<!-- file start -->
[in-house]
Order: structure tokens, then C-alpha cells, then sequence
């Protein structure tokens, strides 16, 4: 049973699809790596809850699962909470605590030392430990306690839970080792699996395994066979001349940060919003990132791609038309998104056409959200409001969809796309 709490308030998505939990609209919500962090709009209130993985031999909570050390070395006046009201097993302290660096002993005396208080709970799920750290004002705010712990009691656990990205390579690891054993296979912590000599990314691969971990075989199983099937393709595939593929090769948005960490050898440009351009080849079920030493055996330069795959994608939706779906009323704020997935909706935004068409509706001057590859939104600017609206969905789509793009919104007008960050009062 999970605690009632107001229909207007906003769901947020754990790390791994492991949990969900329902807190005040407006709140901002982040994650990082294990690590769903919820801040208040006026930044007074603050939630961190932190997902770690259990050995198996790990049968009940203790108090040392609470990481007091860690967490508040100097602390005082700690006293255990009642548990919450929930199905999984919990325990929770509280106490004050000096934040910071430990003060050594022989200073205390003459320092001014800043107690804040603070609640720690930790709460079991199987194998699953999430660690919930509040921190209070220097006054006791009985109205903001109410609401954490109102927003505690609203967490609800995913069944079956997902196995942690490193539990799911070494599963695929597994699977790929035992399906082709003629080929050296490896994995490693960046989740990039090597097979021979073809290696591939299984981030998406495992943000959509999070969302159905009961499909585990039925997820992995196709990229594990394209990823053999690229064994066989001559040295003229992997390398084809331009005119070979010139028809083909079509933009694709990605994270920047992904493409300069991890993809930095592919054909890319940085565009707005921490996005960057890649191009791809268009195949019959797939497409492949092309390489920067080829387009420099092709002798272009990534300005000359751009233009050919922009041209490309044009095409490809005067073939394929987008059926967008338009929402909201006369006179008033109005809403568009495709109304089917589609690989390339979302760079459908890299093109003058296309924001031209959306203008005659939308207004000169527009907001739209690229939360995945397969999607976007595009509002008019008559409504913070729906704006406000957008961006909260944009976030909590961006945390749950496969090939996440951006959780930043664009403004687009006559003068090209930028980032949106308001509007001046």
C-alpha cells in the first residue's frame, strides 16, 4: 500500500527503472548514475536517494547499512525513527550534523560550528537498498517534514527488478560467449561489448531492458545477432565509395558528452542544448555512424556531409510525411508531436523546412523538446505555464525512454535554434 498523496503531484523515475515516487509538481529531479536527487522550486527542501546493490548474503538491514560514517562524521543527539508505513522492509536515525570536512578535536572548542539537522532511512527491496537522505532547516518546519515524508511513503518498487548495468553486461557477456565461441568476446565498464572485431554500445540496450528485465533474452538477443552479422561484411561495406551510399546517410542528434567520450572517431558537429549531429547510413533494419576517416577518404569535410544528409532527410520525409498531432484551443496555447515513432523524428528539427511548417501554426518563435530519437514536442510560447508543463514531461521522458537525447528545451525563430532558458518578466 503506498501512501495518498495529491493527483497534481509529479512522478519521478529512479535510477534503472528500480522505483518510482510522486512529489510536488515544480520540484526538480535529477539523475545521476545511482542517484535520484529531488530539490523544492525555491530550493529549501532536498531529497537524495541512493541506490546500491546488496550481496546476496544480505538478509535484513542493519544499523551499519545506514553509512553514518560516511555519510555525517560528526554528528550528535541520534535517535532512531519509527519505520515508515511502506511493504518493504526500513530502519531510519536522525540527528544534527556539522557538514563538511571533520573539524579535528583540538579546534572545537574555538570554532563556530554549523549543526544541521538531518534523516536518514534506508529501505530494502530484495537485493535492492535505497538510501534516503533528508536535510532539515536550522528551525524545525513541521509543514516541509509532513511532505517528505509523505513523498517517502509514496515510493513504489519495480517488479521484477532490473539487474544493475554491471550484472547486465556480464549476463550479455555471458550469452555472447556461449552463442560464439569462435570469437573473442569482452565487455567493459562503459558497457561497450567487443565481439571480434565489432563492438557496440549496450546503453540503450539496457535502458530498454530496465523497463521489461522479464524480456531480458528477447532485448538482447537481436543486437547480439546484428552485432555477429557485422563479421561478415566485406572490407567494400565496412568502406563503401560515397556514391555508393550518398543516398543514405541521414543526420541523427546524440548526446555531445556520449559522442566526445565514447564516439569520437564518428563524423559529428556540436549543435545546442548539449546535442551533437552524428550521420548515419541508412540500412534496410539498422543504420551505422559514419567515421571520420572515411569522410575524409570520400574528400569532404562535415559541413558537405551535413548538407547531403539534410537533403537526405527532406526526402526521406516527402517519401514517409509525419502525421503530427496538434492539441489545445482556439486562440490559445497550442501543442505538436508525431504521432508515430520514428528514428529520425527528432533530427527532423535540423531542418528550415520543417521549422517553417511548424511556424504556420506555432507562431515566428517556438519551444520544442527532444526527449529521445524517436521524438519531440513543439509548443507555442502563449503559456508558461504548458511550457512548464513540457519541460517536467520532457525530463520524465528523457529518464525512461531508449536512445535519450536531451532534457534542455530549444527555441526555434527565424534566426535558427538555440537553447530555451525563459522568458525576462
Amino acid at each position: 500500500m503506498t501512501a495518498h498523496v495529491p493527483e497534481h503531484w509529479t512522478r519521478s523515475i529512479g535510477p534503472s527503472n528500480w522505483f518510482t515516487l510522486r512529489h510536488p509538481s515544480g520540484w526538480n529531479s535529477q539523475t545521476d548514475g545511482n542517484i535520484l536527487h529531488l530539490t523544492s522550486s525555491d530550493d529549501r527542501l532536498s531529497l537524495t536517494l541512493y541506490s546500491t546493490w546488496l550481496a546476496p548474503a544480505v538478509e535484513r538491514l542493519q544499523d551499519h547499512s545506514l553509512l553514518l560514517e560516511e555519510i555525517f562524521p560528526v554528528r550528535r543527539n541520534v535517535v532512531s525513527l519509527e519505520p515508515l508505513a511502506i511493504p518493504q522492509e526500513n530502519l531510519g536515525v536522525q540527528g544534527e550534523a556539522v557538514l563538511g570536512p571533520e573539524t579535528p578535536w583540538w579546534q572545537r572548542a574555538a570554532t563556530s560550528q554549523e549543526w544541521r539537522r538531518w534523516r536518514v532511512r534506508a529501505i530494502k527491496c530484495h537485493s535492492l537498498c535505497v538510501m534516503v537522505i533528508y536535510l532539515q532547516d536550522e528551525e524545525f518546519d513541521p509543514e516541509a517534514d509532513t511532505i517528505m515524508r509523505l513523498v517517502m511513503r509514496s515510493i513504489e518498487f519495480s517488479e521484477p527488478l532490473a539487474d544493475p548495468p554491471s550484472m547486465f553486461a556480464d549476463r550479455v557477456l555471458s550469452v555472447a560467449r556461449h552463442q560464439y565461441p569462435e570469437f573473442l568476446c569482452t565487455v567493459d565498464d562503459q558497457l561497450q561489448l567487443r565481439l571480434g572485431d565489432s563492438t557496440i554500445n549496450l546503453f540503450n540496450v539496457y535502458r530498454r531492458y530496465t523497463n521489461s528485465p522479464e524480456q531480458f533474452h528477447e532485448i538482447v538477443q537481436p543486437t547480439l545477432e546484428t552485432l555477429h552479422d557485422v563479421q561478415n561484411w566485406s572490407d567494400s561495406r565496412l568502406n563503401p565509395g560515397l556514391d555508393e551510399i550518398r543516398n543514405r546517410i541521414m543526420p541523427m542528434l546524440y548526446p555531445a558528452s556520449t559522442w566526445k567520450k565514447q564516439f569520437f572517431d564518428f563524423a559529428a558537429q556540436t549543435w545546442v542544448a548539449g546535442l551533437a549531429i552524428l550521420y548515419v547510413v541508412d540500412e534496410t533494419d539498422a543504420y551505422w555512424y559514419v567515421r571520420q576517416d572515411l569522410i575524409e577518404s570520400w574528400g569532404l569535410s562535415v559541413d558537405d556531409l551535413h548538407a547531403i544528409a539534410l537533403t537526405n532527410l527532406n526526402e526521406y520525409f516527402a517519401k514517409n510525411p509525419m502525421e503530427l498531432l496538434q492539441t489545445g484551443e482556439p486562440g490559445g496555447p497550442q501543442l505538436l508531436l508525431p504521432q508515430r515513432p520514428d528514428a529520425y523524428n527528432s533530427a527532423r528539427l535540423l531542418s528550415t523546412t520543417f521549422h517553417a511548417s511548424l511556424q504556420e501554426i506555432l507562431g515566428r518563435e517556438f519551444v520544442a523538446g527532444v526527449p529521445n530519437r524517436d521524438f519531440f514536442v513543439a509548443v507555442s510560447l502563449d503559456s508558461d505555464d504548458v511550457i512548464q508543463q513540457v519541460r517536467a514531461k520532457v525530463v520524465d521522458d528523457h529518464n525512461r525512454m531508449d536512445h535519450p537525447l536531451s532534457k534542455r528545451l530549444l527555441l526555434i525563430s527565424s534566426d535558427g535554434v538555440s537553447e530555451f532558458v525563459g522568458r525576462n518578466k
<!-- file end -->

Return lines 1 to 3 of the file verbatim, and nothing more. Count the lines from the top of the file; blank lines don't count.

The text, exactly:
[in-house]
Order: structure tokens, then C-alpha cells, then sequence
């Protein structure tokens, strides 16, 4: 049973699809790596809850699962909470605590030392430990306690839970080792699996395994066979001349940060919003990132791609038309998104056409959200409001969809796309 709490308030998505939990609209919500962090709009209130993985031999909570050390070395006046009201097993302290660096002993005396208080709970799920750290004002705010712990009691656990990205390579690891054993296979912590000599990314691969971990075989199983099937393709595939593929090769948005960490050898440009351009080849079920030493055996330069795959994608939706779906009323704020997935909706935004068409509706001057590859939104600017609206969905789509793009919104007008960050009062 999970605690009632107001229909207007906003769901947020754990790390791994492991949990969900329902807190005040407006709140901002982040994650990082294990690590769903919820801040208040006026930044007074603050939630961190932190997902770690259990050995198996790990049968009940203790108090040392609470990481007091860690967490508040100097602390005082700690006293255990009642548990919450929930199905999984919990325990929770509280106490004050000096934040910071430990003060050594022989200073205390003459320092001014800043107690804040603070609640720690930790709460079991199987194998699953999430660690919930509040921190209070220097006054006791009985109205903001109410609401954490109102927003505690609203967490609800995913069944079956997902196995942690490193539990799911070494599963695929597994699977790929035992399906082709003629080929050296490896994995490693960046989740990039090597097979021979073809290696591939299984981030998406495992943000959509999070969302159905009961499909585990039925997820992995196709990229594990394209990823053999690229064994066989001559040295003229992997390398084809331009005119070979010139028809083909079509933009694709990605994270920047992904493409300069991890993809930095592919054909890319940085565009707005921490996005960057890649191009791809268009195949019959797939497409492949092309390489920067080829387009420099092709002798272009990534300005000359751009233009050919922009041209490309044009095409490809005067073939394929987008059926967008338009929402909201006369006179008033109005809403568009495709109304089917589609690989390339979302760079459908890299093109003058296309924001031209959306203008005659939308207004000169527009907001739209690229939360995945397969999607976007595009509002008019008559409504913070729906704006406000957008961006909260944009976030909590961006945390749950496969090939996440951006959780930043664009403004687009006559003068090209930028980032949106308001509007001046």